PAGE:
Irish psychiatric nurses' self‐reported barriers, facilitators and skills for developing evidence‐based practice

The National Forensic Mental Health Services, Central Mental Hospital, Dublin, Ireland.
Journal of Psychiatric and Mental Health Nursing (Impact Factor: 0.84). 06/2011; 19(2):116-22. DOI: 10.1111/j.1365-2850.2011.01763.x
Source: PubMed


Evidence-based practice places an emphasis on integration of clinical expertise with available best evidence, patient's clinical information and preferences, and with local health resources. This paper reports the findings of a study that investigated the barriers, facilitators and skills in developing evidence-based practice among psychiatric nurses in Ireland. A postal survey was conducted among a random sample of Irish psychiatric nurses and survey data were collected using the Development of Evidence-Based Practice Questionnaire. Respondents reported that insufficient time to find and read research reports and insufficient resources to change practice were the greatest barriers to the development of evidence-based practice. Practice development coordinators were perceived as the most supportive resource for changing practice. Using the Internet to search for information was the highest-rated skill and using research evidence to change practice was the lowest-rated skill for developing evidence-based practice. Nurses' precursor skills for developing evidence-based practice, such as database searching and information retrieval, may be insufficient in themselves for promoting evidence-based practice if they cannot find evidence relating to their particular field of practice or if they do not have the time, resources and supports to develop their practice in response to evidence.

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Available from: B. L. Yadav, May 01, 2015
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    • "A final organizational barrier is the limited organizational infrastructures that are designed to promote EBP (French, 2005; Hannes et al., 2007). For example, in Yadav and Fealy's (2011a) study, Irish psychiatric nurses stated that they faced difficulty in reaching the research evidence. This is because the limited Internet access in the hospital does not provide them access to those databases that include the huge body of research in PMHN. "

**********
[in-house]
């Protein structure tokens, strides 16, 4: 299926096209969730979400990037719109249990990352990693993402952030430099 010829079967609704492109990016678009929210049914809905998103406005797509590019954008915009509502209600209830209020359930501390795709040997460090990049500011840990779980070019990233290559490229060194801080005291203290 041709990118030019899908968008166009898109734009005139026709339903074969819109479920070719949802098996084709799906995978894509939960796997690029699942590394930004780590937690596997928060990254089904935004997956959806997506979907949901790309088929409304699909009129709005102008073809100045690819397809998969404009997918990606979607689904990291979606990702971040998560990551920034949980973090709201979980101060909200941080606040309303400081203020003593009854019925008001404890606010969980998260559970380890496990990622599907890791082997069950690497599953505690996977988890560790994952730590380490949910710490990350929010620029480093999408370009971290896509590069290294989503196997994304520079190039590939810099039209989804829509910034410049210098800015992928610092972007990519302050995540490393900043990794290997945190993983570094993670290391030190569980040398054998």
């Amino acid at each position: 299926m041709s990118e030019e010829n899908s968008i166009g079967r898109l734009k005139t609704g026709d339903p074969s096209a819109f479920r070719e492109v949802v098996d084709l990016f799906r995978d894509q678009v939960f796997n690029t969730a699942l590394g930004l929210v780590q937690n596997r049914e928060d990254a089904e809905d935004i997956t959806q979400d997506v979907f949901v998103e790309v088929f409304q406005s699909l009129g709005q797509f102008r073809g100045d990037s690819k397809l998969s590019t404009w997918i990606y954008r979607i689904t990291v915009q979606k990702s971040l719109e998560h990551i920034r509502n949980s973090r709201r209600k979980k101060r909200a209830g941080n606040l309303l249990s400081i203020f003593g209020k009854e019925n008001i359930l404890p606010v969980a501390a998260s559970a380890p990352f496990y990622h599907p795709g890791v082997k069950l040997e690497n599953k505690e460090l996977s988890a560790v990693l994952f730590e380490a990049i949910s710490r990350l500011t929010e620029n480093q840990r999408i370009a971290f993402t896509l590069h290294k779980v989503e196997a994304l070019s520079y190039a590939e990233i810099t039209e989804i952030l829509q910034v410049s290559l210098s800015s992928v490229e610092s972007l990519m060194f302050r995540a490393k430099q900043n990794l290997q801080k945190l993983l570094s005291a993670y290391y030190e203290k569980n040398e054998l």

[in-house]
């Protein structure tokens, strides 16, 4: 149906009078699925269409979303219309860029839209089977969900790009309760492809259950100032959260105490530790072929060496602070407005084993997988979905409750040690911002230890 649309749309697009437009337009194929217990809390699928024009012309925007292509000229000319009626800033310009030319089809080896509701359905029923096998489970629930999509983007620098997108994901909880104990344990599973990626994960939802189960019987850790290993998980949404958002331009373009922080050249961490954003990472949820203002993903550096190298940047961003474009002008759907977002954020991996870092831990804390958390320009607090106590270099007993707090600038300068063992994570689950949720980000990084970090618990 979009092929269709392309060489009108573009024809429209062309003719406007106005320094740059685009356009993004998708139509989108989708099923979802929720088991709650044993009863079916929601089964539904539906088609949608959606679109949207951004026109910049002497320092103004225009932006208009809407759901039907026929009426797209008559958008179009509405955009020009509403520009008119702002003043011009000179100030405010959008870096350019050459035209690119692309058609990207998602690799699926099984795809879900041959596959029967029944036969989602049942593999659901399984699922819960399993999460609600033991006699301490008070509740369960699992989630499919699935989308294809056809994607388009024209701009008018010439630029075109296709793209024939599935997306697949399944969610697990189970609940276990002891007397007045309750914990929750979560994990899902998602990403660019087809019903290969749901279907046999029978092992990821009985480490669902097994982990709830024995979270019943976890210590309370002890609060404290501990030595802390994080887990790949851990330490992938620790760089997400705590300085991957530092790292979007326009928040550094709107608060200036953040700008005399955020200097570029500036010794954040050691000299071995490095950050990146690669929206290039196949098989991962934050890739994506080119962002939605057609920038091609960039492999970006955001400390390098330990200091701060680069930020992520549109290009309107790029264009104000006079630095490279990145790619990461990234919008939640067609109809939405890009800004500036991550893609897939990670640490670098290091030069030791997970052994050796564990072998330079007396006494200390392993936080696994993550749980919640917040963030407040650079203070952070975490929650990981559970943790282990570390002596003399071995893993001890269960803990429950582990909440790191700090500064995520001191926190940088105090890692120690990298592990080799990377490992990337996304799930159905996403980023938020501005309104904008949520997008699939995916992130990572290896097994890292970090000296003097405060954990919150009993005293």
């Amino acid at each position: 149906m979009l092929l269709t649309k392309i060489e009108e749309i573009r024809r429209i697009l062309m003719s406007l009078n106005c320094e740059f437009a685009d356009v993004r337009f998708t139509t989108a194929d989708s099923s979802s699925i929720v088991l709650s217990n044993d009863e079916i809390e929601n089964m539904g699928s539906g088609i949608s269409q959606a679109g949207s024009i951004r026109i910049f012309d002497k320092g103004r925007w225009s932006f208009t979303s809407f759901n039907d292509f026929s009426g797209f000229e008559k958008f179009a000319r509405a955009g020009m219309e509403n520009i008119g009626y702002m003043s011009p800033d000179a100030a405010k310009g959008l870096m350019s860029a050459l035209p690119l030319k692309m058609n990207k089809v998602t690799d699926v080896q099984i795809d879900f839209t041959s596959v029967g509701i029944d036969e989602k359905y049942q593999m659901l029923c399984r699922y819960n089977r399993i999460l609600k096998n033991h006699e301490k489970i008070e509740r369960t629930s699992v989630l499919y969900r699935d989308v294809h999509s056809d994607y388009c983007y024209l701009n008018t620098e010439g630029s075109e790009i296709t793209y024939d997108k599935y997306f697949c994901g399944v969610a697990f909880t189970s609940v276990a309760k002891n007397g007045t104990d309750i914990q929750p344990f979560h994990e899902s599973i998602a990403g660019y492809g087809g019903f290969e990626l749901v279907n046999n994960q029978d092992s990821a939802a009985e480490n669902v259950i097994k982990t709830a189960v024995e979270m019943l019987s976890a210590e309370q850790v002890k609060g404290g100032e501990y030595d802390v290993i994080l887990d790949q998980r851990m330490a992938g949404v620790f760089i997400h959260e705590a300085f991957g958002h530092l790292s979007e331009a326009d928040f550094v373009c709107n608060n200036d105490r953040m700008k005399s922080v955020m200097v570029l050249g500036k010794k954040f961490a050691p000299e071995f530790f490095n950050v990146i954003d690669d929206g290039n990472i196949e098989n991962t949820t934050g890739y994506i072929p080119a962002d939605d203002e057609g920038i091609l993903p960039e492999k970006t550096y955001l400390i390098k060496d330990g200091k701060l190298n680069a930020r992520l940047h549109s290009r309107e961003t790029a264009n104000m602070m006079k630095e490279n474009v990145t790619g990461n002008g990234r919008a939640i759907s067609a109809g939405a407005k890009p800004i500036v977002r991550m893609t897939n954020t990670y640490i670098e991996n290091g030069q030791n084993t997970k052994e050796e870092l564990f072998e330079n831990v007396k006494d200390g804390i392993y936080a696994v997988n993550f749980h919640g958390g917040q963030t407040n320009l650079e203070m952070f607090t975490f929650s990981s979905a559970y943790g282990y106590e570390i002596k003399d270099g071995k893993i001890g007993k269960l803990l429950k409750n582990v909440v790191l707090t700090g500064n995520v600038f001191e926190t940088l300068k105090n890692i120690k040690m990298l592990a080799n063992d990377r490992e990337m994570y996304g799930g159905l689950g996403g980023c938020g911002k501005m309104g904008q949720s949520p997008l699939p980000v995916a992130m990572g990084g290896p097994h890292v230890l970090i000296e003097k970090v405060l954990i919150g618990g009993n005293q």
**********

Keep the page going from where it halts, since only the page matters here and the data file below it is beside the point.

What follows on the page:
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    ABSTRACT: Many psychiatric/mental health nursing (PMHN) practices have been affected by old traditions and haphazard trial and error instead of by established scientific evidence. The purpose of this article is to explore and analyze the barriers surrounding evidence-based practice (EBP) in PMHN. I identify some strategies to overcome these barriers in an attempt to incorporate EBP within the framework of PMHN services. Barriers explain the lack of EBP in today's PMHN environment. The barriers identified in this research are: the nature of the evidence, the contribution of the psychiatric nursing researchers to EBP, the personal characteristics of psychiatric nurses, and organizational factors. While the barriers to EBP for PMHN practice are clearly apparent, the challenge, now, is to build up creative strategies through which psychiatric nurses are better able to provide EBP care as part of their everyday performance. Adaptation of a more dynamic form of EBP, increasing the number of PMHN researchers, conducting clinical research projects, choosing suitable journals for publication, training the psychiatric nurses about computer skills, integrating the EBP principles into nursing curricula, developing journal clubs, and offering organizational facilitators are essential prerequisites for the achievement of EBP in the PMHN field. It is no longer justifiable for psychiatric nurses to be deficient in knowledge and skill since the advantages of EBP for patients are well-documented.
    Issues in Mental Health Nursing 02/2014; 35(2):134-43. DOI:10.3109/01612840.2013.848385
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    Journal of Evaluation in Clinical Practice 09/2014; 20(6). DOI:10.1111/jep.12222 · 1.08 Impact Factor
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    British journal of community nursing 10/2014; 19(10):496-501. DOI:10.12968/bjcn.2014.19.10.496
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